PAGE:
Sometimes my exhaustion prevents me from trying to figure out why I'm so exhausted. When my smartphone battery started losing its charge too quickly, I researched everything I could about ways I could change my phone habits to extend its battery life. And like iPhones which get drained when there are too many apps running in the background, push notifications turned on, etc., there are everyday habits that we as people do that drain us, without us even realizing it. So what are these
common habits that are making you tired?
While it's tempting to power through the exhaustion with caffeine or to search for vitamin supplements that might give you a boost, it can be important to do an analysis of daily habits that could be contributing to your energy deficiency and could be really easy to fix. Focus on the problem, before you turn to the solution. And the issues that may be causing your fatigue may be easier to address than you think.
If you eliminate or adjust certain habits, you may find yourself with extra energy as a result and not need to reach for that energy drink that will make you feel alert temporarily, but crash soon after. Here are some habits to take a look at that might be draining your body's battery more than they should.
1 Devices At Bedtime
As tempting as it is to grab that phone and check emails, Instagram, or anything else one more time before bed, the light from phones, tablets and computers
prevent your brain from releasing melatonin, a hormone that your bodies needs to help regulate sleep, according to the Health. If your nighttime reading is on your phone or that solitaire game is what lulls you to sleep, try to keep the phone 14 inches from your face to reduce the disruptive light emission, and maybe not right before or even while you're in bed. 2 Wine At Bedtime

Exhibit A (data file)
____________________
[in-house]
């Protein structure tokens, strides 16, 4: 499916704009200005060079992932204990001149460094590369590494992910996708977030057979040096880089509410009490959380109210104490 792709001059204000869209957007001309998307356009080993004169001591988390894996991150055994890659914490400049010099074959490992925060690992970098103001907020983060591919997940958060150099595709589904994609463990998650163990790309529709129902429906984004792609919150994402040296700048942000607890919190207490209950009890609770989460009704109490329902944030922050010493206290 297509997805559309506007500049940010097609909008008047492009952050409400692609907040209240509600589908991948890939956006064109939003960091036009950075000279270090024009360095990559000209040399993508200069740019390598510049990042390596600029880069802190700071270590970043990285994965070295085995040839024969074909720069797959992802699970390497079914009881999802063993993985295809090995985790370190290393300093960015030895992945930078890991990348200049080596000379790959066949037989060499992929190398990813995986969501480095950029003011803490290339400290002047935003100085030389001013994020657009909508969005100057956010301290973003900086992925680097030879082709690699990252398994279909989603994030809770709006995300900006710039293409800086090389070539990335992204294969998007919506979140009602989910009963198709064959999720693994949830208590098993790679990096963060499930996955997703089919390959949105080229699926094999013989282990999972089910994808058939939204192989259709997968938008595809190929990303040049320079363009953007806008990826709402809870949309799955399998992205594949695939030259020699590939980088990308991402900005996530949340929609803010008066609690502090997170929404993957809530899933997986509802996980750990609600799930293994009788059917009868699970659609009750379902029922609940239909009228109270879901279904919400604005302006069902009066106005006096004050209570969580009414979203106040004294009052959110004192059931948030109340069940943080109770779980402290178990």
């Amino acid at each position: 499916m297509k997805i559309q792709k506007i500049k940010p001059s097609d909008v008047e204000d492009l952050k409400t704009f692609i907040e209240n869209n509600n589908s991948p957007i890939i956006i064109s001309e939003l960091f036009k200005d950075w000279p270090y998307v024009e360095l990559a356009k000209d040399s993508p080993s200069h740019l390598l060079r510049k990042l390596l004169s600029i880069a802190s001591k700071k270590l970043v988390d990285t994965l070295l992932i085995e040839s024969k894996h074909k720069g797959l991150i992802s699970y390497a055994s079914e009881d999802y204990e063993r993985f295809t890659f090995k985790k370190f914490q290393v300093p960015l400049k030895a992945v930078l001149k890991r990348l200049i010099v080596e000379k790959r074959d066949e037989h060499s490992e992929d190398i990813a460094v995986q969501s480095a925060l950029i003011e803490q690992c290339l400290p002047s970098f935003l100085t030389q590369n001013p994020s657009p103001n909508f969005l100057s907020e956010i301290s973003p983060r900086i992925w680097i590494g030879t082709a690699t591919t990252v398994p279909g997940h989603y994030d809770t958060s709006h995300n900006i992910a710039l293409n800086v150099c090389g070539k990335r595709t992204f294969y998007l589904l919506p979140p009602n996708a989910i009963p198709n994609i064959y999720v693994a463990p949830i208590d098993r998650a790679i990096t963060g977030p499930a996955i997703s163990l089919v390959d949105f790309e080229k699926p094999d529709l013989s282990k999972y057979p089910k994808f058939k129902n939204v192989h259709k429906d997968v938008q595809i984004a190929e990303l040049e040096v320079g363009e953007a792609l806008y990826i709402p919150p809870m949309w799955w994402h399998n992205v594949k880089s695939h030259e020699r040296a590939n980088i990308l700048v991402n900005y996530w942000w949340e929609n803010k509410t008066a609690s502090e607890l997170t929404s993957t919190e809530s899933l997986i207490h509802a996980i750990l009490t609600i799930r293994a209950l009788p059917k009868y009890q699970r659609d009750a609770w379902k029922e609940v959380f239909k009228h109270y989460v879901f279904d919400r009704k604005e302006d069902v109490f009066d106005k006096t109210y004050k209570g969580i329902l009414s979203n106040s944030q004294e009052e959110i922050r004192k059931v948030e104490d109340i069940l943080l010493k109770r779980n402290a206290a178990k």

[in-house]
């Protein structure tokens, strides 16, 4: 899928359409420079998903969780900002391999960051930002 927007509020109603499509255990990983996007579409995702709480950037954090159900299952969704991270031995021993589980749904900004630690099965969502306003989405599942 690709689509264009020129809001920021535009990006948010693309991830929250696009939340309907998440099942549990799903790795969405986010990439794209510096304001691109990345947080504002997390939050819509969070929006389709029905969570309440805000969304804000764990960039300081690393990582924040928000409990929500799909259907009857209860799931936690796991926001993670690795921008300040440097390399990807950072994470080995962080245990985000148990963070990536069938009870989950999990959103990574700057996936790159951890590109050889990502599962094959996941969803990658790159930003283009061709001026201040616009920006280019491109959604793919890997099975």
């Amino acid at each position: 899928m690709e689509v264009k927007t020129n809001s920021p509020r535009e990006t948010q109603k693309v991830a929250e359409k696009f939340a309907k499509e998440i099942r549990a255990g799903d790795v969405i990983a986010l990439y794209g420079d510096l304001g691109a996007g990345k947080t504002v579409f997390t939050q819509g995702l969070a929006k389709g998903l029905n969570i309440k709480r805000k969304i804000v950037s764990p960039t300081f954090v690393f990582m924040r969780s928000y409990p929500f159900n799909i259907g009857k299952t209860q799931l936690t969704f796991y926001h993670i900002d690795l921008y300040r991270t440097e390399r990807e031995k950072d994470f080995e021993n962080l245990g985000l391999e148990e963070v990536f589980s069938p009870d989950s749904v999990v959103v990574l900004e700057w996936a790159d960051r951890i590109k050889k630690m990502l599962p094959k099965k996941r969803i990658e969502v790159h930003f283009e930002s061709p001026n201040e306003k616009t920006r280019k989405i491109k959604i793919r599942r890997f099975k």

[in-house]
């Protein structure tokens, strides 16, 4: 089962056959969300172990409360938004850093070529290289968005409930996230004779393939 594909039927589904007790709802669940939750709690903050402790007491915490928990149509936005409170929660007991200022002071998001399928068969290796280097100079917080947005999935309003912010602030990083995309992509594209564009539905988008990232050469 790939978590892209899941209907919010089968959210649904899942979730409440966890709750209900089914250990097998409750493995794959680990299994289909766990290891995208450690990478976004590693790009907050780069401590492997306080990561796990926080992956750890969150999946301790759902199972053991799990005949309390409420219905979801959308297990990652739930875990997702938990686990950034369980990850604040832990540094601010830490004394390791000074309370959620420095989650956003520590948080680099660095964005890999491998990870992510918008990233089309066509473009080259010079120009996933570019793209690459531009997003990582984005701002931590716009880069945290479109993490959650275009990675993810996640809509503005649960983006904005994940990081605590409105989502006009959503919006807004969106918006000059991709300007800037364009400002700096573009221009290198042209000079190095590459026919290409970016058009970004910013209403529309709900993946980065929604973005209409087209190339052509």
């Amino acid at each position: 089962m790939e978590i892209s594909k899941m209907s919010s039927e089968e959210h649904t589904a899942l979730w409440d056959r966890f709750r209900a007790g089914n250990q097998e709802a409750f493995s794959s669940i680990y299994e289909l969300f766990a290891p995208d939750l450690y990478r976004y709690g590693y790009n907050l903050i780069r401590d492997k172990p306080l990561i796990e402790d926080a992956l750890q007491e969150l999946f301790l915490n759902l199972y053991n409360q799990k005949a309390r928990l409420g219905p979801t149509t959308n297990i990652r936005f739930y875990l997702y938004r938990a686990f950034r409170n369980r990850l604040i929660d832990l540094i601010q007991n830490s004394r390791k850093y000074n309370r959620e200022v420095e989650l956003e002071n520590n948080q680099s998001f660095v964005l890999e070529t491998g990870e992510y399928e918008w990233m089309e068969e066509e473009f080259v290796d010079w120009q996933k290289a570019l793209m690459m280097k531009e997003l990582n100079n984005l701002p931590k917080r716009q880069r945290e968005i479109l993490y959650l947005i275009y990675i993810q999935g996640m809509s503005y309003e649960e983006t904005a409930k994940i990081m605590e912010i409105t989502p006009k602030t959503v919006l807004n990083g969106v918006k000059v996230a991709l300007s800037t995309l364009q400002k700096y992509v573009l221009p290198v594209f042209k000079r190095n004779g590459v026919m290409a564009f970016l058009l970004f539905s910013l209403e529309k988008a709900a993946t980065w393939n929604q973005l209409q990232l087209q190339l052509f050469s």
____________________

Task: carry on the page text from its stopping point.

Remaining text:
Another nighttime temptation is a relaxing glass of vino or yummy cocktail before bed. According to Dr. Alan Towfigh, Medical Director of New York Neurology and Sleep Medicine, P.C., while you may feel initially sedated, the
alcohol winds up having a rebound effect, with adrenaline coming a few hours later and causing you to wake up, disrupting the regeneration of sleep. 3 Working Vacations
With smartphones, laptops and Wi-Fi as part of your norm, it's extremely difficult to unplug, even on vacation.
Bodies and minds need rest and to rejuvenate, but if we're catching up on e-mails or putting together a presentation while we are supposed to be away and recharging ourselves, it defeats the purpose, according to Health. 4 Working Lunches
In the same way it's more restful if you can take a true vacation without having to think about work, it's helpful to have a half hour during the work day to step back and take a break. It's more than just a mental break that makes a short lunch important. According to Prevention, researchers have found that
being outside for even 20 minutes a day was a strong energy boost and even placing pictures of nature at your work station helped people who weren't able to go outside every day. 5 Sleeping In On The Weekends
When you are tired all week, it's tempting to sleep in on the weekends to "catch up" on a few extra hours of zzzs. While it sounds logical, it's actually counterproductive. According to Health, you will get better sleep if you are on a